By default, the homeschool life is full of the unexpected.

So how can you, as a home educating Mama, leverage your foresight, creativity, and problem-solving genius to set up easy-to-maintain systems for an amazing homeschool year? Having a strong planner that operates as a dynamic hub for your brain really helps.

If you missed the first two posts in this series, you can read about my two most effective ways for using my planner and how I use life-giving rhythms to support our homeschool day. Today’s post is all about keeping things real, leaning into your own unique vision and goals for homeschooling, and how to troubleshoot problem areas. This post is full of easily applied practical advice you will want to use again and again!

Check in Every Morning to Create Realistic Lessons for That Unique Day

Homeschool mamas have to self-manage—and it’s really easy to let the day get away from you.

Taking just 5 minutes in the morning to timeblock your day can really come in clutch to prevent this from happening.

The Day Spread on the Evergreen Planner has the todo list space nestled right up to the timeblocker, allowing you to write task lists to accompany each section of your day. This keeps these tasks realistic, well-defined, and within visually obvious boundaries.

As a working homeschool mom, it really helps me transition out of the deep work I need to do for my business in the mornings and don my teacher hat for morning lessons. I’ve found that planning my deep work session the night before helps me to maximize that 5:30-7:30am block, and then using my planner to timeblock the rest of the day afterwards helps me to shift my emotional-orientation away from my work and towards jumping in whole-heartedly with my students. I also know that I have their nap/quiet time to close any loops from the morning and catch up on shallower administrative tasks.

Everyone’s homeschooling rhythms will look differently. But as homeschooling entrepreneurs, we’ve learned that we need flexible structure. I never take the time to map out which pages of which textbook we’ll cover in which week. That kind of rigidity would trigger my perfectionism and make me feel like a crazy person. I’ve learned to look at deeper metrics for each student (i.e., progression in literacy and numeracy, insatiable curiosity, improvements in self-discipline, etc.)

This means I can take just 5-10 minutes to draw from my selection of resources and plan each day as it comes. Every morning, I can gauge what my students and I really need to do in order to use our school hours wisely. If Daddy suddenly has an opportunity open up for the kids to come work alongside him, I can simply migrate whatever we didn’t get to onto the next day, allowing our family to fully maximize the benefits of our lifestyle. If a friend calls asks if we want to go hiking, I can bump our poetry tea time to different week.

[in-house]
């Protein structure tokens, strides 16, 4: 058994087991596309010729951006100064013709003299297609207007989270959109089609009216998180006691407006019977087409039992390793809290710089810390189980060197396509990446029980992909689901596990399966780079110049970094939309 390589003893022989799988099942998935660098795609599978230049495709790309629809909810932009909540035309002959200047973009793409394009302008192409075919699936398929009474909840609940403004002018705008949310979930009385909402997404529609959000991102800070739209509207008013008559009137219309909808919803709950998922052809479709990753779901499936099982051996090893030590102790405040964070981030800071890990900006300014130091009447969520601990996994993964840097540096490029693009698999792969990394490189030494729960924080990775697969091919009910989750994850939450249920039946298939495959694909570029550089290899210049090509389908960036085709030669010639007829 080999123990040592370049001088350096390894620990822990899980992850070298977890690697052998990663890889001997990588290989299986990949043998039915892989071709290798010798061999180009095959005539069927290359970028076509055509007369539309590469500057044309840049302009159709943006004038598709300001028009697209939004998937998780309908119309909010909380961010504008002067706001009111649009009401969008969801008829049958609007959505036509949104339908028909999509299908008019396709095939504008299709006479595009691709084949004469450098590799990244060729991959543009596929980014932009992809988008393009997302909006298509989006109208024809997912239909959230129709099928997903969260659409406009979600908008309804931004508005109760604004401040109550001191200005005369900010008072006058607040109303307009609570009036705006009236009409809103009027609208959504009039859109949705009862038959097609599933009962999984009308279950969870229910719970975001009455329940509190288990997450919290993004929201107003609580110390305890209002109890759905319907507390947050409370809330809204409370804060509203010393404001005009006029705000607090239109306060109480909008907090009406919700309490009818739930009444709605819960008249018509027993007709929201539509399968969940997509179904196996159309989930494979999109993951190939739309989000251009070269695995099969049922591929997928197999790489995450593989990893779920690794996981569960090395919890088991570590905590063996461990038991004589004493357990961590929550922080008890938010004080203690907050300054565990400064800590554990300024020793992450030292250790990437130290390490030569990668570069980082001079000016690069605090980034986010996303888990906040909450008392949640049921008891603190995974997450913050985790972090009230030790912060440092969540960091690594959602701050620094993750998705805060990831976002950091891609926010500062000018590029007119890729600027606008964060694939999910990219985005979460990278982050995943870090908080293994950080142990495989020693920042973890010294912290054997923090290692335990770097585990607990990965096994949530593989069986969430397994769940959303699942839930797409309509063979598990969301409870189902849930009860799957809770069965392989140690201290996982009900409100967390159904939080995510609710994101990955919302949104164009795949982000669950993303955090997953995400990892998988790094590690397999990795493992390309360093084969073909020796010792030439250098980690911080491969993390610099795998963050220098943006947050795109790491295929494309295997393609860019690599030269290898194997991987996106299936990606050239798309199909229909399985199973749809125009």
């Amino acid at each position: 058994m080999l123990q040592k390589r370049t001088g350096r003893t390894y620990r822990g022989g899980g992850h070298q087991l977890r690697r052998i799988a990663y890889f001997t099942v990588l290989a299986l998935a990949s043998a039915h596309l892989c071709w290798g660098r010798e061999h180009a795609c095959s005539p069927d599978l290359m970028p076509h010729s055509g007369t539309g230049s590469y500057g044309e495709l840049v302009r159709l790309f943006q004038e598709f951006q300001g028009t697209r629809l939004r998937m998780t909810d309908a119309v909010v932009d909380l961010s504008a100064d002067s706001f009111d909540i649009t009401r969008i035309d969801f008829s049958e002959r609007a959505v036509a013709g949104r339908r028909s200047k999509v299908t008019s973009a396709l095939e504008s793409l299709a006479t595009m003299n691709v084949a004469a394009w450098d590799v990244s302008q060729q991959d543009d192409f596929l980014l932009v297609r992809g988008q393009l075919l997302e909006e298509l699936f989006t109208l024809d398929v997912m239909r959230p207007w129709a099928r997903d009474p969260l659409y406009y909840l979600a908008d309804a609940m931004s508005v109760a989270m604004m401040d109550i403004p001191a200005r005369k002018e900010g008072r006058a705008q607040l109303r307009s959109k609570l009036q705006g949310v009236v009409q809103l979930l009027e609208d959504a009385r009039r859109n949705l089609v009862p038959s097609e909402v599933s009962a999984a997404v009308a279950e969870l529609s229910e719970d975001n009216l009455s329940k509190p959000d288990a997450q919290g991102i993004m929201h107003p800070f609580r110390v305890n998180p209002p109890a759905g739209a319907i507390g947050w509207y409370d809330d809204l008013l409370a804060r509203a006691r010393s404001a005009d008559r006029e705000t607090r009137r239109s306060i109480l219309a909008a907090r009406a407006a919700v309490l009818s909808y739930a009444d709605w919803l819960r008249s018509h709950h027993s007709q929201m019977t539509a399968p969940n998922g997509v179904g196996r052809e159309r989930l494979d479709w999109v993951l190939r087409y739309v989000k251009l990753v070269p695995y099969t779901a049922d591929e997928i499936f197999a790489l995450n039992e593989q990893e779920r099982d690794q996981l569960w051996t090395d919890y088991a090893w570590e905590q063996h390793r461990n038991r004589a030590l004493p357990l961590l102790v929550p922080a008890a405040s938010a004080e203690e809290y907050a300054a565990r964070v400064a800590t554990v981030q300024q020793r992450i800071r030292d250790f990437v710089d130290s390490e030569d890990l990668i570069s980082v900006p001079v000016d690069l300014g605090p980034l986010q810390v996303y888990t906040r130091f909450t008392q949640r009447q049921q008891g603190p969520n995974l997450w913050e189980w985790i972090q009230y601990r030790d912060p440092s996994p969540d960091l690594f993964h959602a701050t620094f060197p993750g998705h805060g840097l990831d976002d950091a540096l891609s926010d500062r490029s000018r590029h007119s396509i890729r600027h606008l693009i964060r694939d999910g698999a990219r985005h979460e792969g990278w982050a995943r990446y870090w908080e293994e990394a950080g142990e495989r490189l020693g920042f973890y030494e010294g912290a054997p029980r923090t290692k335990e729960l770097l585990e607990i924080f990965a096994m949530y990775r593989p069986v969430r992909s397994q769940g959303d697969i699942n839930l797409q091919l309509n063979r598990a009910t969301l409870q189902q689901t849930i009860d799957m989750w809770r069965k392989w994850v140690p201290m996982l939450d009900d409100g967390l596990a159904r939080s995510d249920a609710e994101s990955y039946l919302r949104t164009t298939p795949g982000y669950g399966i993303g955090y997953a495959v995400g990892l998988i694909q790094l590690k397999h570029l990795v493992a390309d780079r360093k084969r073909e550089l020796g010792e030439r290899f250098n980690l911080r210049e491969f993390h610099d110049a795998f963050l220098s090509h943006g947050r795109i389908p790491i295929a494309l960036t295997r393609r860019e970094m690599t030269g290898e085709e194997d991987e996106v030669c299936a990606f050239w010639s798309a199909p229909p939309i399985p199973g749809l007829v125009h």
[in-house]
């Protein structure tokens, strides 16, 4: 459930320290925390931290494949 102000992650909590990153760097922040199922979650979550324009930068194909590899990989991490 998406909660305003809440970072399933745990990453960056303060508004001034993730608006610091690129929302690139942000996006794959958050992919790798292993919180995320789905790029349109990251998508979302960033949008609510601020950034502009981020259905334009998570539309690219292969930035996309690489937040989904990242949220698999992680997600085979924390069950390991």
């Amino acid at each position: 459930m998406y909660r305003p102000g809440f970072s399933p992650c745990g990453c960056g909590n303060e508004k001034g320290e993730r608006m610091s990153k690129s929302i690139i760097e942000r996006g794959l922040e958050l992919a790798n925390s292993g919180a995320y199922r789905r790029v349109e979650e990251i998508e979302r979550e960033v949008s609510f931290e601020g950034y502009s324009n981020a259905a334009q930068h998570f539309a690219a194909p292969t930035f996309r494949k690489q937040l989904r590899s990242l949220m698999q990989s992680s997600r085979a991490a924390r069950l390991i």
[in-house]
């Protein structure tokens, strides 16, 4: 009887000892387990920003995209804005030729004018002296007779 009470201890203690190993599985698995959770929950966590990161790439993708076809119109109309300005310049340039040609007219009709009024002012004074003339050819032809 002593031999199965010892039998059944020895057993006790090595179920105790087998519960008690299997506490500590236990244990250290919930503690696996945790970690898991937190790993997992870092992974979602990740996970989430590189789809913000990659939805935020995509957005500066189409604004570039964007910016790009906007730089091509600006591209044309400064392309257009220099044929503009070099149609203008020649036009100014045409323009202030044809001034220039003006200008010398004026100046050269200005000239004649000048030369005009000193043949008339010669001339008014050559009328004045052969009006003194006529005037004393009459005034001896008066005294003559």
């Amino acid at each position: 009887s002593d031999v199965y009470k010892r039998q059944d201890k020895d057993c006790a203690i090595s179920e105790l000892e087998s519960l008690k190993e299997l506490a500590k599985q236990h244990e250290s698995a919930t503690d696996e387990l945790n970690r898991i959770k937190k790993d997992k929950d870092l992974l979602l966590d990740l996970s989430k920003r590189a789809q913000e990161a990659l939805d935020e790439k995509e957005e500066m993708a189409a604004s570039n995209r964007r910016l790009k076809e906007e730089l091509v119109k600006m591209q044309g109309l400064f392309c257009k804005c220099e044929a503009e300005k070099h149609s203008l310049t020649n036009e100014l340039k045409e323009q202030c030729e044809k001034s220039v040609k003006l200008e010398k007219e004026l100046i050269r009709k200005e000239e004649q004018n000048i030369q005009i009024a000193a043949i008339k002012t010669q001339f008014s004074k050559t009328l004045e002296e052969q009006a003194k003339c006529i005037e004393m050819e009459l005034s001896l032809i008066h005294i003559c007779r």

My planner empowers me to stay proactive in all of this, thoughtfully balancing my family’s hunger for both the quiet, ordinary mornings—as well as the wild and adventurous ones.

Make Your Systems Work for You

In this series, I’ve provided my best systems for your consideration.

But I also know that the one secret ingredient to the success of your homeschooling.

You ready?

The secret ingredient to your success as a homeschool teacher is your existing expertise as your student’s mama.

You see, McCauley and Clari both have different systems that work for their unique home education rhythms.

My systems work so well for us because I’ve really studied and honed what experience has taught me is best for my family.

In sharing exactly what I’m doing, I’m not making prescriptions for your home. Instead, I’m providing a nuts-and-bolts illustration of the system that’s working super well for us in this season. Please feel free to glean any ideas for yourself: they’re here for the taking!

But it’s your prerogative as the leading expert of your home to design a custom system that will equip your family a homeschool year that radiates with your family’s own brand of amazing.

So how do you start figuring out what an amazing homeschool year looks like in your planner? Grab your Evergreen Planner (we have a free printable version here), and start by getting a pulse:

  1. Pencil in what you did. Use a pencil and simply start recording how you’re spent your hours each day on your timeblocker. Get curious and ponder your choices in a judgment-free way. Start evaluating what you might be doing out of wise intuition, and what you might be doing from old habits that no longer serve your family well.
  2. Leverage the braindump. Stop holding everything you’re trying to do as a home educator (and professional, home manager, church member, volunteer etc., etc.,) in your mind. You need to dump alllllll those things you’re trying to remember out on paper. But don’t leave it as a massive todo list! You need to tame your massive todo list into a simple, customized system of organized tasks lists that actually train your brain to prioritize what matters. Thankfully, we have a PDF that helps you do that.